With its five-year mandate set to expire next March, Canada’s Ocean Supercluster is applying to the federal government for a renewal of its funding as it aims to increase the size of the national ocean economy fivefold by 2035.
When it was created in 2018, the federally backed Supercluster set expectations that it would steward about $350 million worth of oceantech investment, with projects being funded partly by the private sector and partly by government.
On Wednesday, the Supercluster held an online event outlining its plans to stakeholders for its next phase. If it wins approval, the most substantial change looks set to be an increased focus on climate change mitigation.
“We have made (climate) its own pillar in terms of investment,” said CEO Kendra MacDonald. “And we have assumed it to be a building block of all pillars in terms of strategic areas.
“The messaging around sustainability was not there at the very beginning, but it came very quickly, and we consistently talk about health, and wealth, and the balance.”
The other three pillars of a renewed Supercluster would be large-scale energy production, sustainable seafood and transportation — those based on consultations with the private sector. For example, MacDonald said environmentally friendly marine coatings for boats have emerged as a potential area of focus.
Although she did not mention Halifax’s Graphite Innovation and Technologies by name, the company is developing such coatings and is part of an existing Supercluster research consortium.
MacDonald also paused at times to ask the roughly 70 attendees to fill out online forms with comments about the organization’s plans.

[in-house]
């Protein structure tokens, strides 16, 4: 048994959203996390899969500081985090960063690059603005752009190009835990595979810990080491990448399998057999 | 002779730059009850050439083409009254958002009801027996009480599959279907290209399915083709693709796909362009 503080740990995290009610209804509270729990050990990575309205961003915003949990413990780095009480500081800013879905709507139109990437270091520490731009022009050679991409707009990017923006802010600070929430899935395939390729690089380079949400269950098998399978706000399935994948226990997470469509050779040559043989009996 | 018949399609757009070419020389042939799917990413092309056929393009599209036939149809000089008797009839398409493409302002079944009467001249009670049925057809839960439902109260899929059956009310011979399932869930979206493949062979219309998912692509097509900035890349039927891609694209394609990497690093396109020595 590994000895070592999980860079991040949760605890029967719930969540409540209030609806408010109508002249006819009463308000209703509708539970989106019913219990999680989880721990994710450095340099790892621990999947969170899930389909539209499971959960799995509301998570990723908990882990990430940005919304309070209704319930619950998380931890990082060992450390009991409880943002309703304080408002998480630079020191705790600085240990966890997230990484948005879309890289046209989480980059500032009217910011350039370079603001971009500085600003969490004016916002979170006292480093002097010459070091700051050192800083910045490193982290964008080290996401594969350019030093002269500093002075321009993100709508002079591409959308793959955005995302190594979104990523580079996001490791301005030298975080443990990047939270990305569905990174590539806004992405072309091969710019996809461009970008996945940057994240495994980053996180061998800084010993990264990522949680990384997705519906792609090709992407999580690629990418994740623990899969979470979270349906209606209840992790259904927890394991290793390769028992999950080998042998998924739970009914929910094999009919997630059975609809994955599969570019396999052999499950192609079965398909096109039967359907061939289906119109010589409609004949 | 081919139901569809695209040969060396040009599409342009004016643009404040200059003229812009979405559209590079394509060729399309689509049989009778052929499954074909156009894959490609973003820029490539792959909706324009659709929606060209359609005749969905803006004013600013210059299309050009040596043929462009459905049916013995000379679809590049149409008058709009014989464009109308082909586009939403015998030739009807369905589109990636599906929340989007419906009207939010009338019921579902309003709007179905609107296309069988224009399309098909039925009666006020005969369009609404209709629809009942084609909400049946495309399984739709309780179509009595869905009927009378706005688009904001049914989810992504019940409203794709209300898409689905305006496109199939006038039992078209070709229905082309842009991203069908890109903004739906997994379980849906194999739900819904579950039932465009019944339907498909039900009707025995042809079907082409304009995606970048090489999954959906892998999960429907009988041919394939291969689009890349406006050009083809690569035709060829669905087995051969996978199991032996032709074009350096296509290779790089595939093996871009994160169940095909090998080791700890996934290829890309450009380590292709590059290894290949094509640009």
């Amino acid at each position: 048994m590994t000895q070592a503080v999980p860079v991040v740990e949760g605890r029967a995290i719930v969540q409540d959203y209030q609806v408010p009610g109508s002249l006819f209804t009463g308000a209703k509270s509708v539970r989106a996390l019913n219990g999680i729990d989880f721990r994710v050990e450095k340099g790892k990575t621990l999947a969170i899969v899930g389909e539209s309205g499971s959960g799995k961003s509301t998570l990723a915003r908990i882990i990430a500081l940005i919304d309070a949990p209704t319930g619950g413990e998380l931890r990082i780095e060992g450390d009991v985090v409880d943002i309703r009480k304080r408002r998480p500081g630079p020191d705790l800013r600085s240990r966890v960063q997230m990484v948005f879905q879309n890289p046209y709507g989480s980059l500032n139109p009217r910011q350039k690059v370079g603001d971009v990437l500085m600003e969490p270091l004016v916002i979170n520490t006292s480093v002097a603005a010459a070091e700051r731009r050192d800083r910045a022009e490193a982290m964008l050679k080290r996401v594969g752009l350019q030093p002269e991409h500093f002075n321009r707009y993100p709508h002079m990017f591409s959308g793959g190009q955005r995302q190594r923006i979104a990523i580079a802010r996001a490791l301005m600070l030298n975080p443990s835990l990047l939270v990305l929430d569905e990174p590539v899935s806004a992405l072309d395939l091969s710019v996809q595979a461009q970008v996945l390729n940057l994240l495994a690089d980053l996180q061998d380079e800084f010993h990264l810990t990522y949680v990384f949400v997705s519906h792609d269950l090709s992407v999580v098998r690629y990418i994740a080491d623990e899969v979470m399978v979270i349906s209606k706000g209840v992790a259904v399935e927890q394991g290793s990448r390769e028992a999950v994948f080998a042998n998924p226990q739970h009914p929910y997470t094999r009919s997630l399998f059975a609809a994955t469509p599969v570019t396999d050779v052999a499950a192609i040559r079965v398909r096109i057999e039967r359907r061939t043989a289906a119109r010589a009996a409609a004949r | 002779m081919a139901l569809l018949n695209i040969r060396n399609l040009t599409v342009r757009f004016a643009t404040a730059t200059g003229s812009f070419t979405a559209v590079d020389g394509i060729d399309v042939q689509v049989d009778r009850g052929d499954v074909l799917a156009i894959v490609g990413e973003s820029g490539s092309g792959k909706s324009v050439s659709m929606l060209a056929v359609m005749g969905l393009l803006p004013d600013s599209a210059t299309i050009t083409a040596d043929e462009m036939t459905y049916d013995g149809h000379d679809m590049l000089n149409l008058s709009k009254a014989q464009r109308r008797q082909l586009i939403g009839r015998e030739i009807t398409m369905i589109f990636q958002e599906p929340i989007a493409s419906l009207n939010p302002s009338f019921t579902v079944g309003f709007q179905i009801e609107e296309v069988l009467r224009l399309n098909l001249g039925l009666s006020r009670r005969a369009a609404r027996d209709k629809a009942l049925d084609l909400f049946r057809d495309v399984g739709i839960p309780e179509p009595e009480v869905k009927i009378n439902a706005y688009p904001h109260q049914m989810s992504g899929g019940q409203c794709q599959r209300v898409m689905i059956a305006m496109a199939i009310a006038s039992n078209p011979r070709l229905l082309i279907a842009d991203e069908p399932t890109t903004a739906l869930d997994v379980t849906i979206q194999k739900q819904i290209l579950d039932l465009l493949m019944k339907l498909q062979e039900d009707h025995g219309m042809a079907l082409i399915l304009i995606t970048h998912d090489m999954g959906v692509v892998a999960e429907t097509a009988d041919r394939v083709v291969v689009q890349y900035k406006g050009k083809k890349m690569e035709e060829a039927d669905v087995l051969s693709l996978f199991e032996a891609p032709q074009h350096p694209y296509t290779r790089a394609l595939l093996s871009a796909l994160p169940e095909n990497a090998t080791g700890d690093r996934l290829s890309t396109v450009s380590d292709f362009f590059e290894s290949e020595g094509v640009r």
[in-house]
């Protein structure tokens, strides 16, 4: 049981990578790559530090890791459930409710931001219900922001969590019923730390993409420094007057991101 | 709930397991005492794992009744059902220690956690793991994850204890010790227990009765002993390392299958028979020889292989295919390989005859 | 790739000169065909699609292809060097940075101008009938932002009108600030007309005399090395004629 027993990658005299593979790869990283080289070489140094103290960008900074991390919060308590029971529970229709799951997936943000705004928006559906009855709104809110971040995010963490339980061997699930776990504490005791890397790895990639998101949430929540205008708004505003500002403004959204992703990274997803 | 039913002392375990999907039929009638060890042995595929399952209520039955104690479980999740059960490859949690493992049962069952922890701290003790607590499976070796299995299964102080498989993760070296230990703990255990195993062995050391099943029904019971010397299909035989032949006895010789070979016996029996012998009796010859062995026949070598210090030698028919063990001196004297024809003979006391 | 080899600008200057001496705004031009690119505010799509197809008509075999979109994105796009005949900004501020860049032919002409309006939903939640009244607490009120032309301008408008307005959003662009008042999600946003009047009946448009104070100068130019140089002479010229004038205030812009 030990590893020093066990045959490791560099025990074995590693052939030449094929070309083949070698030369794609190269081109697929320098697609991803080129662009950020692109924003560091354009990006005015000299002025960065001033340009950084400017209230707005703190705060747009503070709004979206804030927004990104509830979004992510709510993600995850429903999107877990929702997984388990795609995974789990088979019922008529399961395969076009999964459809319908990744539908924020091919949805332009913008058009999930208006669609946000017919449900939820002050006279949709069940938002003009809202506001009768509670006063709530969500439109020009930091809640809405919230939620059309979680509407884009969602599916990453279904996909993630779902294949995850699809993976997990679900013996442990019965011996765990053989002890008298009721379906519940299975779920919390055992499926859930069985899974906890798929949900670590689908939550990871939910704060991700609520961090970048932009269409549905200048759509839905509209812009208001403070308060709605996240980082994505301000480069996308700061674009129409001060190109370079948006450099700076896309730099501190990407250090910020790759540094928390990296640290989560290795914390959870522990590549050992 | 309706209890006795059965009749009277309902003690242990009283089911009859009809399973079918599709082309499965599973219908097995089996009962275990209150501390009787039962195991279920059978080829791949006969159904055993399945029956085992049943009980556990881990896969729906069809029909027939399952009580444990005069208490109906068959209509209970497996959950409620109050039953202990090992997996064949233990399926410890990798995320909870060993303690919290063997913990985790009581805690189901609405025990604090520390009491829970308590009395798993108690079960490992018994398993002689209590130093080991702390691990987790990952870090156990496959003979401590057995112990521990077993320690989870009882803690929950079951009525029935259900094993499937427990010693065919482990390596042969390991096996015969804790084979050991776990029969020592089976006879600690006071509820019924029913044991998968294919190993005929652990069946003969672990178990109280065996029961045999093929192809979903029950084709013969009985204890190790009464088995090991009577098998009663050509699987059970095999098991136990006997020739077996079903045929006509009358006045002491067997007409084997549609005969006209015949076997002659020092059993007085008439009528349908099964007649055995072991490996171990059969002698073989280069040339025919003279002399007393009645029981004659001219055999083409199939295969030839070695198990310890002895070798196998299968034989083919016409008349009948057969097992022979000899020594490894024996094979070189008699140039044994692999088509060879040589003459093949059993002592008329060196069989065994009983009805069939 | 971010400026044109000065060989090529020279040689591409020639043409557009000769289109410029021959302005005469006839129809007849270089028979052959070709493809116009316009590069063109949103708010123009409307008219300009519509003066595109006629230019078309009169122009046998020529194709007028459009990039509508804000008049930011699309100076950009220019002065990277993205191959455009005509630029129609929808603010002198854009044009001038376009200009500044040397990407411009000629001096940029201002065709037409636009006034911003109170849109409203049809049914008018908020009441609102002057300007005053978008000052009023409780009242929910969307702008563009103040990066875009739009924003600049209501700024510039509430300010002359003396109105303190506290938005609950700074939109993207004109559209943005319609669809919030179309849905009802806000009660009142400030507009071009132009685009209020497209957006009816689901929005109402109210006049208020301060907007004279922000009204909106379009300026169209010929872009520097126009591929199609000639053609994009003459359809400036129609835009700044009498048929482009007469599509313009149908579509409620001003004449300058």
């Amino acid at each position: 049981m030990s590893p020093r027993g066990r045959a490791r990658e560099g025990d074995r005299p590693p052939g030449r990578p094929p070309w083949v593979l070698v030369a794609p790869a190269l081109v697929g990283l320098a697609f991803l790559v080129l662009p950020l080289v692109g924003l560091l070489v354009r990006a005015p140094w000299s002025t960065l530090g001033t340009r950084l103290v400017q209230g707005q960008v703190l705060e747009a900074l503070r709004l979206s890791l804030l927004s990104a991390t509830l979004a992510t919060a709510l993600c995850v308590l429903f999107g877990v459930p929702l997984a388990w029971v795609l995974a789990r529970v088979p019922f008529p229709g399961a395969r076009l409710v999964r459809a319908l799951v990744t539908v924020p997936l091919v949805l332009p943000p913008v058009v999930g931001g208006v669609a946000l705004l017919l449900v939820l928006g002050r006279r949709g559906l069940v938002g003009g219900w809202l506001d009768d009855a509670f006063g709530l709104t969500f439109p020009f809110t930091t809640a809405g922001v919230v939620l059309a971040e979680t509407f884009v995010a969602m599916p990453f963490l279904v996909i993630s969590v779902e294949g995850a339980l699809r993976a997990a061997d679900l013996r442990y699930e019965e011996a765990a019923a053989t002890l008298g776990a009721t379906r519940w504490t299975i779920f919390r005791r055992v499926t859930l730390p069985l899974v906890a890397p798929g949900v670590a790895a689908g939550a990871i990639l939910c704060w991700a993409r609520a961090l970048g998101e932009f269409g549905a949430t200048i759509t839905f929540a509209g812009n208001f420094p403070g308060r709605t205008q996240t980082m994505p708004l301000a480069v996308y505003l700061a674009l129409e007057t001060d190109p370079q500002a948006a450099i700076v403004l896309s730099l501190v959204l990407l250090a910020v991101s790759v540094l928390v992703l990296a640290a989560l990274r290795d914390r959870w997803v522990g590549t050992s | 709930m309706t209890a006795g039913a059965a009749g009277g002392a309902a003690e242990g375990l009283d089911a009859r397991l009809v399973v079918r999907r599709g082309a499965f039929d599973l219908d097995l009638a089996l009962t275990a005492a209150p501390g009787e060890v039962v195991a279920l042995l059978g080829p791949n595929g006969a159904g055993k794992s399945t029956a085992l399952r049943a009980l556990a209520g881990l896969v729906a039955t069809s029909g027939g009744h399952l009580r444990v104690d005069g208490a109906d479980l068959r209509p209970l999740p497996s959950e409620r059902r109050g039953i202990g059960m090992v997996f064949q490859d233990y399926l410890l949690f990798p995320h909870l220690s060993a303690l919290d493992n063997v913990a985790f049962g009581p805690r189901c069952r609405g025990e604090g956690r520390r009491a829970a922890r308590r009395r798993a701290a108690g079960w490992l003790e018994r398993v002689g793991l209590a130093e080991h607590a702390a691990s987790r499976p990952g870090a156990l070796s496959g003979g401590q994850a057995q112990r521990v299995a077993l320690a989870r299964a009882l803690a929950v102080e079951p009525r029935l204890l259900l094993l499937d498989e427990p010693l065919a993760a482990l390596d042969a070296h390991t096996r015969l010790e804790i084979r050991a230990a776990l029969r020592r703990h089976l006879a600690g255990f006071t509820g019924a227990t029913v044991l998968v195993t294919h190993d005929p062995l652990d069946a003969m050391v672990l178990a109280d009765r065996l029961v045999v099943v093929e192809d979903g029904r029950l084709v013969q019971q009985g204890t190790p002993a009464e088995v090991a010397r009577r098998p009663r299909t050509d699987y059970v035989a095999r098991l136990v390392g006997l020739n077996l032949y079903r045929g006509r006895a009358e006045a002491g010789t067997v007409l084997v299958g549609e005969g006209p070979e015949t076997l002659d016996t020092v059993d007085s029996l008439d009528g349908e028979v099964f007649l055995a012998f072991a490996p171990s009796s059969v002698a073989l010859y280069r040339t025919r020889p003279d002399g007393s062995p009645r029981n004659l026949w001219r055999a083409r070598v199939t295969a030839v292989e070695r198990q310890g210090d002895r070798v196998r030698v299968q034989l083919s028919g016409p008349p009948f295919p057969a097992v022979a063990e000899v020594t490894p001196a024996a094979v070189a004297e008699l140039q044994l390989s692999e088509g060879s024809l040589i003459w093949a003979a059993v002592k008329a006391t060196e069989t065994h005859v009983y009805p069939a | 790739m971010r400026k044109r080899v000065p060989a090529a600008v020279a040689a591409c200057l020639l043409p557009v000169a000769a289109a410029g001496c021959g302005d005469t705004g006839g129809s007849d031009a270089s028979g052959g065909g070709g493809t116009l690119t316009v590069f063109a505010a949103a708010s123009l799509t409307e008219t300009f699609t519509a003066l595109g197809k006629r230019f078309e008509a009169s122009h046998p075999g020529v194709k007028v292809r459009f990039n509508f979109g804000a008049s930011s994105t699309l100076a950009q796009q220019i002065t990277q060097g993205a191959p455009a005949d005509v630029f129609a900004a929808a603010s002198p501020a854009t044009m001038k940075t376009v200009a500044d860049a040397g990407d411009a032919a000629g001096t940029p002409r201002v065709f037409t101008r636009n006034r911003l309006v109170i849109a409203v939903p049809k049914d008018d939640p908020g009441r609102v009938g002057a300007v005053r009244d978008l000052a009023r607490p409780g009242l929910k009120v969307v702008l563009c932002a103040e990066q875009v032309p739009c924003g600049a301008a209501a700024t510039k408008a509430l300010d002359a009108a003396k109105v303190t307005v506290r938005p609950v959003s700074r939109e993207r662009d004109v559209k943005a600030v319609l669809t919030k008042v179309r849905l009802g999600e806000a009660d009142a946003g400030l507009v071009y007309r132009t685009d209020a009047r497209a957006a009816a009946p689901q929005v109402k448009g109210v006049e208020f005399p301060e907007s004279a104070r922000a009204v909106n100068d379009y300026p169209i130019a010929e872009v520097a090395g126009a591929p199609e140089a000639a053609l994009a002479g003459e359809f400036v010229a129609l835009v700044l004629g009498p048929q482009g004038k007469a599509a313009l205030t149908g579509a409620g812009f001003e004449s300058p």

Feedback included multiple suggestions that quintupling the value of the ocean economy nationally compared to its 2019 level of about $39 billion is ambitious, but probably achievable.
At least one person also critiqued the Supercluster for moving too slowly, likely referring to the infrequent rate of project announcements in the early years of its mandate, and MacDonald agreed a lagging pace of investment had potentially risked creating counterproductively tight timelines for research.
“We know that our projects in oceans take time, and they definitely need time to be transformational,” she said. “And so, the more that we can commit in the early part of the program, the more time our projects have to achieve their impacts and outcomes.”
She added that, if the Supercluster’s mandate is renewed, it will move faster out of the gate than it did last time.
A refreshed Supercluster will also attempt to continue diversifying its partnerships in terms of the locations of the private sector companies. Right now, more of the Supercluster’s private sector partners are based in Atlantic Canada than elsewhere in the country.
Last year, Entrevestor’s Canadian Oceantech Data Report found that, while Atlantic Canada has the most oceans-related startups nationally, the West Coast has a significantly higher concentration of mature oceans companies